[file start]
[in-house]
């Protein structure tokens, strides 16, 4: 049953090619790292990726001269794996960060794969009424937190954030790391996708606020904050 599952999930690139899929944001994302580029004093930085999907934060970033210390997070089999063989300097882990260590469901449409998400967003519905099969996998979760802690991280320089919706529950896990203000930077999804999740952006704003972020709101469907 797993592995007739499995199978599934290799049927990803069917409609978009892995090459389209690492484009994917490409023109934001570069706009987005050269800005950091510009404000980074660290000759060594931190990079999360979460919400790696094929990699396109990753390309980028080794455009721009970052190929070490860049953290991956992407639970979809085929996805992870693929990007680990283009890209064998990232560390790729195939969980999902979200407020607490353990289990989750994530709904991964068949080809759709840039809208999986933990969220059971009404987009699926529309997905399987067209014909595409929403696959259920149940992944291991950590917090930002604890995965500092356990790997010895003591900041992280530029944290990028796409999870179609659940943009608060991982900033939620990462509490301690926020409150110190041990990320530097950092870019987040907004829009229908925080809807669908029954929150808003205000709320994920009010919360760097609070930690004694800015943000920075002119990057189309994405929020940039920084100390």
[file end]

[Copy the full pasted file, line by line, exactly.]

[in-house]
């Protein structure tokens, strides 16, 4: 049953090619790292990726001269794996960060794969009424937190954030790391996708606020904050 599952999930690139899929944001994302580029004093930085999907934060970033210390997070089999063989300097882990260590469901449409998400967003519905099969996998979760802690991280320089919706529950896990203000930077999804999740952006704003972020709101469907 797993592995007739499995199978599934290799049927990803069917409609978009892995090459389209690492484009994917490409023109934001570069706009987005050269800005950091510009404000980074660290000759060594931190990079999360979460919400790696094929990699396109990753390309980028080794455009721009970052190929070490860049953290991956992407639970979809085929996805992870693929990007680990283009890209064998990232560390790729195939969980999902979200407020607490353990289990989750994530709904991964068949080809759709840039809208999986933990969220059971009404987009699926529309997905399987067209014909595409929403696959259920149940992944291991950590917090930002604890995965500092356990790997010895003591900041992280530029944290990028796409999870179609659940943009608060991982900033939620990462509490301690926020409150110190041990990320530097950092870019987040907004829009229908925080809807669908029954929150808003205000709320994920009010919360760097609070930690004694800015943000920075002119990057189309994405929020940039920084100390």